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Brazil + Branford?

Branford Marsalis worries that when people hear he is playing the music of Brazilian composer Heitor Villa-Lobos, they might get the wrong idea.

"I think a lot of people think Brazilian music and they think the beat," he said while driving to the airport in New York City. "They say, 'Oh, I LOVE Brazilian music.' Although there are elements of that music implicit in his music, it's classical music."

While Marsalis came to fame as a jazz man, his musical repertoire transcends the genre and his interests have reached from pop to classical.

With his Branford Marsalis Quartet, the multiple Grammy Award-winning musician has focused his attentions on jazz, classical music and education.

Marsalis will play a celebration of the music of Villa-Lobos, one of the best-known Latin American composers of this century, with members of the Filharmonia Brasileira (Brazilian Orchestra) and its conductor, Gil Jardim. The co-presentation with Capital Public Radio is in honor of the 50th anniversary of Villa-Lobos' death.

Marsalis spoke from Manhattan on his way to Durham, N.C., where he and his quartet are the artists in residence at North Carolina Central University.

Q: While you're most widely associated with jazz, you've had wide-ranging collaborations (with Sting, the Grateful Dead, the "Tonight Show," etc.). How did those styles come together for you?

A: Just growing up in New Orleans and being exposed to different styles of music. Musically speaking, we didn't really have those kinds of categories. You studied classical music, played in wind ensembles, marching bands, R&B bands, jazz bands, pop bands. When I got to New York, I realized they had all these specialists who only did one thing or played music with one sensibility. But that's not how we grew up It was really a good training ground.

Q: Is it frustrating to have people try to put you in just one box?

A: What I found amusing is how uncomfortable it made other people. Almost everything that we see, the empirical we, we view it through the lens of our personal experience. That is why for the most part, the partisan differences in our country are so big. People's life experiences are so different, it makes it impossible to see other people's point of view.

But Baroque composers were doctors and scientists — renaissance men. But by the time you get to 20th century, people are jacks of all trades and masters of none. The way that most people live their lives, they didn't know what to do with me Get back in your box. Why won't you stay in your box? I understand that now.

It wasn't frustrating, per se, but what was frustrating was other musicians couldn't see that all I was doing was using these (other genres) to make myself a better musician.

Q: The concert is a tribute to Villa-Lobos. What is it about his music that you enjoy?

A: The thing I like about Villa-Lobos' music was that his feet were planted in two different worlds. It's the uniquely American story. He studied and was rooted in European classical music, yet his music has a certain sound you wouldn't automatically identify with that. I think that much the way certain Russian composers talk about being influenced by the peasant music, growing up with the sambas and music of Brazil, must have had a profound influence.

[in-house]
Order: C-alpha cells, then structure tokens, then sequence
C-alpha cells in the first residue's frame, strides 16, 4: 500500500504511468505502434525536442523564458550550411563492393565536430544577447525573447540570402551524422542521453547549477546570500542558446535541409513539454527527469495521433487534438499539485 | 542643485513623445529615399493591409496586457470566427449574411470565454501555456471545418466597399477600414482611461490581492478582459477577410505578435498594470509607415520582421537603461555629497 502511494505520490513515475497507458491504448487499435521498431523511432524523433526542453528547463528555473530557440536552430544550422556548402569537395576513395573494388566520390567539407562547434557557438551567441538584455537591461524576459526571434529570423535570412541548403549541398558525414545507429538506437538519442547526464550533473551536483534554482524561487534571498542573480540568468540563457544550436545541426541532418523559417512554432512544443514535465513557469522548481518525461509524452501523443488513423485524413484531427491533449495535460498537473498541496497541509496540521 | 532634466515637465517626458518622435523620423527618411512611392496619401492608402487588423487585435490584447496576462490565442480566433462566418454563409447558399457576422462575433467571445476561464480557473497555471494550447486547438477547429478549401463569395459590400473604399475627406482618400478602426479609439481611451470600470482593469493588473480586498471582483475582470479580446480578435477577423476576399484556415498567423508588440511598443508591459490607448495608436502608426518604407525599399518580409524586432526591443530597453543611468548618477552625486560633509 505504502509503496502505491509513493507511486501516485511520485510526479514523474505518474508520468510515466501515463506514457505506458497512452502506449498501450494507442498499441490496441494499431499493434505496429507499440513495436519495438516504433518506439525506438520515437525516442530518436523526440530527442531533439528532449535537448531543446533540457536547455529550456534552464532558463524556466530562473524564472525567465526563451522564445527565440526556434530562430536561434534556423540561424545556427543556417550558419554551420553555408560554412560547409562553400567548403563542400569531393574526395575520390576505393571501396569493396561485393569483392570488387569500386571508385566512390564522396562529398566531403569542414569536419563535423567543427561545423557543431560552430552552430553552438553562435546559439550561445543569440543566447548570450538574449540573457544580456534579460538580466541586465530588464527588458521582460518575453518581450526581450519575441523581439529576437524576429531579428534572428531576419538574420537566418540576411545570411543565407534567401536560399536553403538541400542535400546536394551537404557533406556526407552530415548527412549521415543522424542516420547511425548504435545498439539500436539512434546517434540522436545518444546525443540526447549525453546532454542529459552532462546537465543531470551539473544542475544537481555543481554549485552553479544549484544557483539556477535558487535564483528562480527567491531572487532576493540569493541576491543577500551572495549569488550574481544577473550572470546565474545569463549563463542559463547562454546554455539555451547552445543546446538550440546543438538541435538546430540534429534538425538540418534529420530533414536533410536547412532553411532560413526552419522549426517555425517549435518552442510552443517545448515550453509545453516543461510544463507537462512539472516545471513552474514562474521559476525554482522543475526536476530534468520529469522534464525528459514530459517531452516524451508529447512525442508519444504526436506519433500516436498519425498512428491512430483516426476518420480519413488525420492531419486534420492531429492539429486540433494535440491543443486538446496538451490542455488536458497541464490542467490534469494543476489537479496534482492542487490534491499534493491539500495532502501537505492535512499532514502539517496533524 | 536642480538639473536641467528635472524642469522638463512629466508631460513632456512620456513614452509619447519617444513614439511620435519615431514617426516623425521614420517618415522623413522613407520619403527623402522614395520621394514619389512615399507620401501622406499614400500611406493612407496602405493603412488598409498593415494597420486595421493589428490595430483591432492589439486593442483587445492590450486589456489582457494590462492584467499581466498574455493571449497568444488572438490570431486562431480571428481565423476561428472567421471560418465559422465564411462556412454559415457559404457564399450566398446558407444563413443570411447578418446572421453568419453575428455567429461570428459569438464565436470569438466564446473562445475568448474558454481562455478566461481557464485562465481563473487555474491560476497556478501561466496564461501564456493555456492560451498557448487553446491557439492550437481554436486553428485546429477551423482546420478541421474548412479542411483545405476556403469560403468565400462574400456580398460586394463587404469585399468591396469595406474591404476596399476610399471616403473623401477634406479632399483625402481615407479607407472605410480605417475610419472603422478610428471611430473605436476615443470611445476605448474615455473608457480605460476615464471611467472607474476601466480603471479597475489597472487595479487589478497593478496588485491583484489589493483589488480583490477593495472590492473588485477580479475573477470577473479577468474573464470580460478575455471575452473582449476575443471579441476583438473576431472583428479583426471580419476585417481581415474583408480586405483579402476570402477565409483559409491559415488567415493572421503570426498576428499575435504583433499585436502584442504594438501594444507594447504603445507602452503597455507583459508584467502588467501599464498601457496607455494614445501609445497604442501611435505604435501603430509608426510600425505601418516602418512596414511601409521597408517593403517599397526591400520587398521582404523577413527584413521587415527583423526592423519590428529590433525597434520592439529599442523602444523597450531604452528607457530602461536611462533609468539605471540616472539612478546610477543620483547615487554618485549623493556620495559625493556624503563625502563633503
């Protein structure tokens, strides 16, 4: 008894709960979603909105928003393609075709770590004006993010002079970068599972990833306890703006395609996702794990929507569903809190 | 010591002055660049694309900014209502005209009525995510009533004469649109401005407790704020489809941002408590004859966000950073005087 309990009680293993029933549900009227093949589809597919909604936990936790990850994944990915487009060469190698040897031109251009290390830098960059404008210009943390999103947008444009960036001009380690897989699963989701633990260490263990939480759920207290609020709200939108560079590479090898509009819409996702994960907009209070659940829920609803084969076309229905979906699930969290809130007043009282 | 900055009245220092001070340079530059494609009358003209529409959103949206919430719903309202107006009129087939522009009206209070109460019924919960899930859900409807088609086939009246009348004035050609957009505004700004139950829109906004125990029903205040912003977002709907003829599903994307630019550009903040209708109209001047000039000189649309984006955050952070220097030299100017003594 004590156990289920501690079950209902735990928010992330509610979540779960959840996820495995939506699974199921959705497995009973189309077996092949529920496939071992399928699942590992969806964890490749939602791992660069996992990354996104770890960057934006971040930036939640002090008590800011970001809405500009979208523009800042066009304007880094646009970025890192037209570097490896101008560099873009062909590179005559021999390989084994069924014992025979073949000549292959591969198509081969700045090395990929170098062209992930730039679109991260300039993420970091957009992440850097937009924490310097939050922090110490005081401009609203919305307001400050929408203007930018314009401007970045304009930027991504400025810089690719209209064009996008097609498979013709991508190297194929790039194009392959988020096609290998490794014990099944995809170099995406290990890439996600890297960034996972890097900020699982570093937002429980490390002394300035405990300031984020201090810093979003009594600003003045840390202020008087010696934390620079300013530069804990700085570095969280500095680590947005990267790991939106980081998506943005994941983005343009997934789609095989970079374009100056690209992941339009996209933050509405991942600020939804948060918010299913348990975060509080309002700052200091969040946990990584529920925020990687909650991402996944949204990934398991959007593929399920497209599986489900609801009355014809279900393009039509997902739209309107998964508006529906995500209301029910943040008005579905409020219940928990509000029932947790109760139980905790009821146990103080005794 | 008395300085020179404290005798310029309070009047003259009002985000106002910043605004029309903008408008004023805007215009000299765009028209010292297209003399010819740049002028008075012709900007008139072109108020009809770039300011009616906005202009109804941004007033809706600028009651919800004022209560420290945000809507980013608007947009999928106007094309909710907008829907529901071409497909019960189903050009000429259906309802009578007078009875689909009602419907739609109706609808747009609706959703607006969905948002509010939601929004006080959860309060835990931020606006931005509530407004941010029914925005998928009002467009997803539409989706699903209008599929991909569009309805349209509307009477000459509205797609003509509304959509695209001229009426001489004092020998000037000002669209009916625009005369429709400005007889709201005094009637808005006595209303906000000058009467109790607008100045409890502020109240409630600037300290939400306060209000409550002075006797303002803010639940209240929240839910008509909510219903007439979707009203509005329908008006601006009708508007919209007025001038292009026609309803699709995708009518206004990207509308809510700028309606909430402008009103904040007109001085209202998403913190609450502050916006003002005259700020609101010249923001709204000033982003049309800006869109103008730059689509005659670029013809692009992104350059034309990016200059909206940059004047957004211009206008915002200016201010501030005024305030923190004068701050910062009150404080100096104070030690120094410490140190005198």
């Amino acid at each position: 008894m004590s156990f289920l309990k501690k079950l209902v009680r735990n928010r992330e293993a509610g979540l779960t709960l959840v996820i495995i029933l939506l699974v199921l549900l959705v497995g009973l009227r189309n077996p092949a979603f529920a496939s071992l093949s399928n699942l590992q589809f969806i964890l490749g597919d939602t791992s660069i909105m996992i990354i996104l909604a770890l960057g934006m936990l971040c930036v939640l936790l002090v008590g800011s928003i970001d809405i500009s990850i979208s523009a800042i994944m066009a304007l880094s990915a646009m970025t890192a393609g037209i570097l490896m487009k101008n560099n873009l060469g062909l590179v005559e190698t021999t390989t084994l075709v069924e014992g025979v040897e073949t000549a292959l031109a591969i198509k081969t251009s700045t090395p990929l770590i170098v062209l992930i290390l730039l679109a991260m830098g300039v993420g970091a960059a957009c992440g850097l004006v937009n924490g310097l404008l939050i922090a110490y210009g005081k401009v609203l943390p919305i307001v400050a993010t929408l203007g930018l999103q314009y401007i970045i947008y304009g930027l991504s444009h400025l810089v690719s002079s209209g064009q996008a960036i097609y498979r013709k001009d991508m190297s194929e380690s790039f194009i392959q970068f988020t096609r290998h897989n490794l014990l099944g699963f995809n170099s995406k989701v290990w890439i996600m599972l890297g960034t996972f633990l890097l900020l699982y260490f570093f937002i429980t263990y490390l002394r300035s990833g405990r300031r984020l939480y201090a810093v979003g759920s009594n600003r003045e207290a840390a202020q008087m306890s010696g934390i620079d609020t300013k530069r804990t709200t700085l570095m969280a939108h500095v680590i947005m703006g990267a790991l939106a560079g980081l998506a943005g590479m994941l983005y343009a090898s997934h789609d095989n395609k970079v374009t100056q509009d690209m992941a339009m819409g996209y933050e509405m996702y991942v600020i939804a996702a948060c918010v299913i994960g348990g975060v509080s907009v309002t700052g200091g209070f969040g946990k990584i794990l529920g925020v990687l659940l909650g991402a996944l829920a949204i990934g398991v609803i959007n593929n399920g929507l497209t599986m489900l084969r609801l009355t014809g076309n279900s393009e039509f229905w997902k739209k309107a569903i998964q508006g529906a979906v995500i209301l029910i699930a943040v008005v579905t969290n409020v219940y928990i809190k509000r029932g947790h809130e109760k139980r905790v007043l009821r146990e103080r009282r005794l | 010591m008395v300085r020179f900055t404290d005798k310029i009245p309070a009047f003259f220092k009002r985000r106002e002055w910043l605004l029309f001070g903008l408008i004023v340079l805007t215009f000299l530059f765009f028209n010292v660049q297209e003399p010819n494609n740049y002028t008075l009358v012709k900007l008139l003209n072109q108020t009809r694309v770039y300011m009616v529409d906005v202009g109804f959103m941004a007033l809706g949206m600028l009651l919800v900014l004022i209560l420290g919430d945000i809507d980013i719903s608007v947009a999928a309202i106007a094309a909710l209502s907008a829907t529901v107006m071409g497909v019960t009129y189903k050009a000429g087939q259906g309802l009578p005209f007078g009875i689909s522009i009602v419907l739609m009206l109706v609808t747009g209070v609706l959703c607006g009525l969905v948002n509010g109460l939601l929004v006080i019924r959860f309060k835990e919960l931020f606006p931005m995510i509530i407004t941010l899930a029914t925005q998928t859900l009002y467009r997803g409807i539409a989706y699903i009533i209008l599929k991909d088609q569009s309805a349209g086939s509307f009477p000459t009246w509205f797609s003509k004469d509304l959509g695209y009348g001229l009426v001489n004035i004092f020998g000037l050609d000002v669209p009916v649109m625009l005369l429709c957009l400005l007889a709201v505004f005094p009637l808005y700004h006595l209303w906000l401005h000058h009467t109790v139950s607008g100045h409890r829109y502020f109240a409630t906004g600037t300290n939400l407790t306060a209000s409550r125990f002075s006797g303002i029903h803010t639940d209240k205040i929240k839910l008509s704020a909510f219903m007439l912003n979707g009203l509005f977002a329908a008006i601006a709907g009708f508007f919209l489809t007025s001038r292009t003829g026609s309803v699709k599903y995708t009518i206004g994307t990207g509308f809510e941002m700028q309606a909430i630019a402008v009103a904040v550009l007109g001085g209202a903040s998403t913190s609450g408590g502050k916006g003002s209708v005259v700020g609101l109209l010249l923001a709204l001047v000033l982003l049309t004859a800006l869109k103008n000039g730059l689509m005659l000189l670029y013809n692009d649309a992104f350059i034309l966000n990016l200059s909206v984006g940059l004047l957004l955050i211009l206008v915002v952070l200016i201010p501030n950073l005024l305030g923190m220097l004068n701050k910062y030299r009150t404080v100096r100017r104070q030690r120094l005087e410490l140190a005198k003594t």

Q: How is it working with the Brazilian Orchestra?

A: We won't play together for two weeks. But the styles should work well. My job is to play classical music and make it sound classical. I am not hybridizing the music. I am not bringing jazz phrasing or jazz inflection. But what I do bring is a certain jazz sensibility.

Whenever I play music that is separate of what people think they know me as, the first thing is that it has to be done as authentic as possible. Hybrid sounds tend to be an insult to both of the things they tend to leach onto. Musically speaking, not culturally.

Q: You've also become very involved in education. Why is that so important to you?

A: One reason, I grew up in a family with educators. Also, one thing that really stuck in my head is when I was going to the Berklee College of Music in Boston, back when the airlines were still regulated and you couldn't get nonstop flights, this kid got on the plane from Atlanta and was going to a college of music to study jazz.

I asked who was his favorite jazz player. I asked if he liked Wayne Shorter (the influential American jazz saxophonist and composer) and he said he had never heard of him. He named this trumpet player. I was only 19 years old, but I knew he wasn't going to stay very long in school because he was completely ill-prepared.

You can't be an architect and not know anything about architecture. I often think in music there is a dereliction of duty on the teaching side. We need people to become advocates Trying to make music education nonperformance based doesn't work. You have kids with musical talent, but that doesn't assure that they'll get into music school. Most music schools don't demand that students have a listening list. Asking if you have a degree in music is like asking if you have a degree in basketball. The ultimate goal is performance.

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